There are some steps we can take to eliminate bias in recruitment and it begins with not relying on CVs as a method of evaluating candidates.
CVs are full of information that is irrelevant to assessing a person’s suitability to do a job.
They instead highlight things that we often use to confirm our biases, and draw our attention from other key attributes or aptitudes that might make someone especially suitable for a job.
For example, if a CV mentions a certain university it might pique our attention (a form of pedigree bias). This is problematic, as there may be socio- economic reasons why someone attended a certain university (or did not attend another) and CVs do little to reveal this. Situations like this confirm the bias that lead to it in the first place, compounding bias for these long-term systemic issues.
Additionally, CV data reduces a candidate pool in a way that is not optimising for better fits for the role, by relying on the wrong input data and criteria to find a candidate. Amazon discovered this when it abandoned its machine learning based recruiting engine that used CV data when it was discovered the engine did not like women.
Automation has been key to Amazon’s dominance, so the company created an experimental hiring tool that used artificial intelligence to give job candidates scores ranging from one to five stars.
The issue was not the use of Ai, but rather its application. Amazon’s computer models were trained to vet applicants by observing patterns in resumes submitted to the company over a 10-year period. Most came from men,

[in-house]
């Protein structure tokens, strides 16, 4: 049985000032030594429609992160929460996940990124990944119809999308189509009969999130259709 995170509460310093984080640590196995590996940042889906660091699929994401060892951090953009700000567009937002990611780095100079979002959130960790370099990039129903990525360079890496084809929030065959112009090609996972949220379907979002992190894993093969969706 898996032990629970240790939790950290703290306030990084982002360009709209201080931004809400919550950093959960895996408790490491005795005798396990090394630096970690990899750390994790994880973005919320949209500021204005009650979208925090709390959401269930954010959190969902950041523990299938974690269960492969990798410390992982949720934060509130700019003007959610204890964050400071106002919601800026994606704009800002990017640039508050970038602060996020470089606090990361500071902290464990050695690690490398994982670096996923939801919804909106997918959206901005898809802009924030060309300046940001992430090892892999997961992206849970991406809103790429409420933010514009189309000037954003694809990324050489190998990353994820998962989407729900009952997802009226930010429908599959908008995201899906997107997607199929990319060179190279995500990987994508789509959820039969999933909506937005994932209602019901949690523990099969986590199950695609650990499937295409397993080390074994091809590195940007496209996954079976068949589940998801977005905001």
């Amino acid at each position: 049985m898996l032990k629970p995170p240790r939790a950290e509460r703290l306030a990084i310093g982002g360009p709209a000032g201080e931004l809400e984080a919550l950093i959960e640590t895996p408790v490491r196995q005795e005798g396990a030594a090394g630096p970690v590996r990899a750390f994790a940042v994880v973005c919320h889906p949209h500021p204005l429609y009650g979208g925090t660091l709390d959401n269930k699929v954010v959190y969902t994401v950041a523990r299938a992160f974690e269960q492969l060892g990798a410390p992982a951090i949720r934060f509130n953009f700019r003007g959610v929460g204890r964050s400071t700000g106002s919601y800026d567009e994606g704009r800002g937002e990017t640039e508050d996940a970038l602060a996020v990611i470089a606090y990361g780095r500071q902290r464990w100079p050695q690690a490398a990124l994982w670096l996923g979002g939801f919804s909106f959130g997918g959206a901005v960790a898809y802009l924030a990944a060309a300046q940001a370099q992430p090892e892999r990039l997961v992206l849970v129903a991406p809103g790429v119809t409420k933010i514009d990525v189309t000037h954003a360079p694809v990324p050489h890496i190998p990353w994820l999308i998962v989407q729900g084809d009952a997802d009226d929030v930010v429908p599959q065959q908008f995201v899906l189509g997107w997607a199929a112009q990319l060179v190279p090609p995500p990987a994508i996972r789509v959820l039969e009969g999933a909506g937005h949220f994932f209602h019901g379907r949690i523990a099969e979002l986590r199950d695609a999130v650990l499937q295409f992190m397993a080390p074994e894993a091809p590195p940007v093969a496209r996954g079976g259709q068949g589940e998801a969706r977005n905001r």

a reflection of male dominance across the tech industry. As a result of being fed predominantly male resumes, Amazon’s system taught itself that male candidates were preferable. It penalised resumes that included the word ‘women’ as in “women’s chess club captain.” It also downgraded graduates of all-women’s colleges.
Studies have shown systemic unintended bias occurs when reviewing resumes that are identical apart from names that signify a racial background or gender, or a signifier of LGBTQIA+ status.
The solution for this has been to remove names or any identifiable data from an interview or CV screening, but these have still experienced bias issues like those discussed earlier.
In order to be truly blind, any input data needs to be clean and objective. This means that it gives no insight into someone’s age, gender, ethnicity, socio-economic standing, education, or even past professional experience.
To truly disrupt bias, recruiters and hiring managers should utilise a new wave of HR tech tools such as PredictiveHire, stepping away from using CV data as a way to determine job suitability.
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